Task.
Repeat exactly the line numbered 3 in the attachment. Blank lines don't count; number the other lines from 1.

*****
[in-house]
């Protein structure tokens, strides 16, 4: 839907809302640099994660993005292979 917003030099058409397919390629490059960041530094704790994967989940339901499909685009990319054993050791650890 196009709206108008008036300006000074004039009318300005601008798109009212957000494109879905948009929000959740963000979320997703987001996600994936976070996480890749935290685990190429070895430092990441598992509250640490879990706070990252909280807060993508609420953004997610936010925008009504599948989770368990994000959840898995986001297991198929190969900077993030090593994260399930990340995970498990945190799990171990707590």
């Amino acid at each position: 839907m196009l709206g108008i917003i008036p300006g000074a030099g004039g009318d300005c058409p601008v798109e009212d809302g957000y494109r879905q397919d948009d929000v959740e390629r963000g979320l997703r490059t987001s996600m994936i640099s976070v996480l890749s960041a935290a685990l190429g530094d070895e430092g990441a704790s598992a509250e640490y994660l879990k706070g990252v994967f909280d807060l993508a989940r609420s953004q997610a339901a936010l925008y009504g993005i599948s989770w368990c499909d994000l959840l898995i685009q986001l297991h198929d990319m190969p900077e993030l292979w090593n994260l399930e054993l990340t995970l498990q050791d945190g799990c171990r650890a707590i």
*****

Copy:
């Amino acid at each position: 839907m196009l709206g108008i917003i008036p300006g000074a030099g004039g009318d300005c058409p601008v798109e009212d809302g957000y494109r879905q397919d948009d929000v959740e390629r963000g979320l997703r490059t987001s996600m994936i640099s976070v996480l890749s960041a935290a685990l190429g530094d070895e430092g990441a704790s598992a509250e640490y994660l879990k706070g990252v994967f909280d807060l993508a989940r609420s953004q997610a339901a936010l925008y009504g993005i599948s989770w368990c499909d994000l959840l898995i685009q986001l297991h198929d990319m190969p900077e993030l292979w090593n994260l399930e054993l990340t995970l498990q050791d945190g799990c171990r650890a707590i």